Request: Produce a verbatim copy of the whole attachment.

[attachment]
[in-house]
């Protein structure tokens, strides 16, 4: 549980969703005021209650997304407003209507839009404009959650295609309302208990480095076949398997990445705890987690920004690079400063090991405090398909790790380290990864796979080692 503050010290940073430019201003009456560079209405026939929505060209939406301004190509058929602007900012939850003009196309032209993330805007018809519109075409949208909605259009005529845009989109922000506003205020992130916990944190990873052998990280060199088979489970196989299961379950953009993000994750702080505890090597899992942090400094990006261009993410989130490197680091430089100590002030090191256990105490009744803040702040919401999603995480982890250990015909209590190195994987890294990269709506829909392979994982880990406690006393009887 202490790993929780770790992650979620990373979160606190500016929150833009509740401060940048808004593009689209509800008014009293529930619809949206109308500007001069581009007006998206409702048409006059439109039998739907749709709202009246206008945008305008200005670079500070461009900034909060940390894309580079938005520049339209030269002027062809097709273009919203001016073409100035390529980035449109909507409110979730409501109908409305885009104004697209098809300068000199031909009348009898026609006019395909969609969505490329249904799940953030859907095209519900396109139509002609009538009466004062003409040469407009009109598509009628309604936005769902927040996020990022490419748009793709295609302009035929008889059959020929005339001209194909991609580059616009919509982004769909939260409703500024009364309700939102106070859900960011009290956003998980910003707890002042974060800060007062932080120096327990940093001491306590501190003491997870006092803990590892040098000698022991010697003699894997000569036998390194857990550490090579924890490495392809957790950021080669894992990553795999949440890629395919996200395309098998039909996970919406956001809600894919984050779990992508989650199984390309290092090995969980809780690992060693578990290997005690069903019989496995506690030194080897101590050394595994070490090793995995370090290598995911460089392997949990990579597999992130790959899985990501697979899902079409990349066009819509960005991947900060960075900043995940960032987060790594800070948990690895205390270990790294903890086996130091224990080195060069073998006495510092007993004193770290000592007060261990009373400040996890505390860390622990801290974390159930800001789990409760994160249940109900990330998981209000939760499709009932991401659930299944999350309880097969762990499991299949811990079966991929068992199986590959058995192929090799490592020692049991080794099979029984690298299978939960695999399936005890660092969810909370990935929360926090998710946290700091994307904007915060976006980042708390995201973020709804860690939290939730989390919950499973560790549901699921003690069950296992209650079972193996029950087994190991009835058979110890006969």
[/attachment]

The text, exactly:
[in-house]
């Protein structure tokens, strides 16, 4: 549980969703005021209650997304407003209507839009404009959650295609309302208990480095076949398997990445705890987690920004690079400063090991405090398909790790380290990864796979080692 503050010290940073430019201003009456560079209405026939929505060209939406301004190509058929602007900012939850003009196309032209993330805007018809519109075409949208909605259009005529845009989109922000506003205020992130916990944190990873052998990280060199088979489970196989299961379950953009993000994750702080505890090597899992942090400094990006261009993410989130490197680091430089100590002030090191256990105490009744803040702040919401999603995480982890250990015909209590190195994987890294990269709506829909392979994982880990406690006393009887 202490790993929780770790992650979620990373979160606190500016929150833009509740401060940048808004593009689209509800008014009293529930619809949206109308500007001069581009007006998206409702048409006059439109039998739907749709709202009246206008945008305008200005670079500070461009900034909060940390894309580079938005520049339209030269002027062809097709273009919203001016073409100035390529980035449109909507409110979730409501109908409305885009104004697209098809300068000199031909009348009898026609006019395909969609969505490329249904799940953030859907095209519900396109139509002609009538009466004062003409040469407009009109598509009628309604936005769902927040996020990022490419748009793709295609302009035929008889059959020929005339001209194909991609580059616009919509982004769909939260409703500024009364309700939102106070859900960011009290956003998980910003707890002042974060800060007062932080120096327990940093001491306590501190003491997870006092803990590892040098000698022991010697003699894997000569036998390194857990550490090579924890490495392809957790950021080669894992990553795999949440890629395919996200395309098998039909996970919406956001809600894919984050779990992508989650199984390309290092090995969980809780690992060693578990290997005690069903019989496995506690030194080897101590050394595994070490090793995995370090290598995911460089392997949990990579597999992130790959899985990501697979899902079409990349066009819509960005991947900060960075900043995940960032987060790594800070948990690895205390270990790294903890086996130091224990080195060069073998006495510092007993004193770290000592007060261990009373400040996890505390860390622990801290974390159930800001789990409760994160249940109900990330998981209000939760499709009932991401659930299944999350309880097969762990499991299949811990079966991929068992199986590959058995192929090799490592020692049991080794099979029984690298299978939960695999399936005890660092969810909370990935929360926090998710946290700091994307904007915060976006980042708390995201973020709804860690939290939730989390919950499973560790549901699921003690069950296992209650079972193996029950087994190991009835058979110890006969």